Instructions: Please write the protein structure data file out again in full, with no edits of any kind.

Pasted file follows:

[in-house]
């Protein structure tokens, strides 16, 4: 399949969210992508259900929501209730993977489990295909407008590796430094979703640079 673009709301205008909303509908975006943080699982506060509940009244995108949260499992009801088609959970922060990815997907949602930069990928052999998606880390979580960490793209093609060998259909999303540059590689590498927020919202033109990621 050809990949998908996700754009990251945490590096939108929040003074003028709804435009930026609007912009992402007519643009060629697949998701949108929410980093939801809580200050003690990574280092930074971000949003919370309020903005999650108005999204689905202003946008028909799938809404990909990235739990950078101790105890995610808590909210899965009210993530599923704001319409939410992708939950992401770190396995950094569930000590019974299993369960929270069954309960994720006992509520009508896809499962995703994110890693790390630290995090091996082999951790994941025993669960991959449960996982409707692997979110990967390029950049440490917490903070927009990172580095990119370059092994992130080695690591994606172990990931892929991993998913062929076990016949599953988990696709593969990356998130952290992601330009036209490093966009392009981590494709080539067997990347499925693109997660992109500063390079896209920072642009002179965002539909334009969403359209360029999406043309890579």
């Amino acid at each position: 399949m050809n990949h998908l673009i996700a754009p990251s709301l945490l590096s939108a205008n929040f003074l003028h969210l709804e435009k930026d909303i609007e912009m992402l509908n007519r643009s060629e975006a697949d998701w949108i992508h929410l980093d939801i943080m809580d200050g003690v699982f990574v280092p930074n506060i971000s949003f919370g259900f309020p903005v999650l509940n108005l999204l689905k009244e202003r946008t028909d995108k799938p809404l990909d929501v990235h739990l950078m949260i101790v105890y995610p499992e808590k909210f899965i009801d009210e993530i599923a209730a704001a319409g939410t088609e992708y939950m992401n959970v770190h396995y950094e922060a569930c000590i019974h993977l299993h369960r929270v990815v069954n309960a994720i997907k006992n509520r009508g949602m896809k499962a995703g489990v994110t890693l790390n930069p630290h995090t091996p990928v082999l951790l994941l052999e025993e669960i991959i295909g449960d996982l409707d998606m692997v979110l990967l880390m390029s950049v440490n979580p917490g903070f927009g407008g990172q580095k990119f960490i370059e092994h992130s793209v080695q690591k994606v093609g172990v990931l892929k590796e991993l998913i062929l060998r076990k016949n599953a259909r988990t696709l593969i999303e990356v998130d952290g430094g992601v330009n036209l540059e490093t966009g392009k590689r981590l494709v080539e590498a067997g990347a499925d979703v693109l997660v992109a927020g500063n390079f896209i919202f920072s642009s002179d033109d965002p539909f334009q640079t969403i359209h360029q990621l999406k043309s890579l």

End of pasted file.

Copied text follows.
[in-house]
């Protein structure tokens, strides 16, 4: 399949969210992508259900929501209730993977489990295909407008590796430094979703640079 673009709301205008909303509908975006943080699982506060509940009244995108949260499992009801088609959970922060990815997907949602930069990928052999998606880390979580960490793209093609060998259909999303540059590689590498927020919202033109990621 050809990949998908996700754009990251945490590096939108929040003074003028709804435009930026609007912009992402007519643009060629697949998701949108929410980093939801809580200050003690990574280092930074971000949003919370309020903005999650108005999204689905202003946008028909799938809404990909990235739990950078101790105890995610808590909210899965009210993530599923704001319409939410992708939950992401770190396995950094569930000590019974299993369960929270069954309960994720006992509520009508896809499962995703994110890693790390630290995090091996082999951790994941025993669960991959449960996982409707692997979110990967390029950049440490917490903070927009990172580095990119370059092994992130080695690591994606172990990931892929991993998913062929076990016949599953988990696709593969990356998130952290992601330009036209490093966009392009981590494709080539067997990347499925693109997660992109500063390079896209920072642009002179965002539909334009969403359209360029999406043309890579």
């Amino acid at each position: 399949m050809n990949h998908l673009i996700a754009p990251s709301l945490l590096s939108a205008n929040f003074l003028h969210l709804e435009k930026d909303i609007e912009m992402l509908n007519r643009s060629e975006a697949d998701w949108i992508h929410l980093d939801i943080m809580d200050g003690v699982f990574v280092p930074n506060i971000s949003f919370g259900f309020p903005v999650l509940n108005l999204l689905k009244e202003r946008t028909d995108k799938p809404l990909d929501v990235h739990l950078m949260i101790v105890y995610p499992e808590k909210f899965i009801d009210e993530i599923a209730a704001a319409g939410t088609e992708y939950m992401n959970v770190h396995y950094e922060a569930c000590i019974h993977l299993h369960r929270v990815v069954n309960a994720i997907k006992n509520r009508g949602m896809k499962a995703g489990v994110t890693l790390n930069p630290h995090t091996p990928v082999l951790l994941l052999e025993e669960i991959i295909g449960d996982l409707d998606m692997v979110l990967l880390m390029s950049v440490n979580p917490g903070f927009g407008g990172q580095k990119f960490i370059e092994h992130s793209v080695q690591k994606v093609g172990v990931l892929k590796e991993l998913i062929l060998r076990k016949n599953a259909r988990t696709l593969i999303e990356v998130d952290g430094g992601v330009n036209l540059e490093t966009g392009k590689r981590l494709v080539e590498a067997g990347a499925d979703v693109l997660v992109a927020g500063n390079f896209i919202f920072s642009s002179d033109d965002p539909f334009q640079t969403i359209h360029q990621l999406k043309s890579l």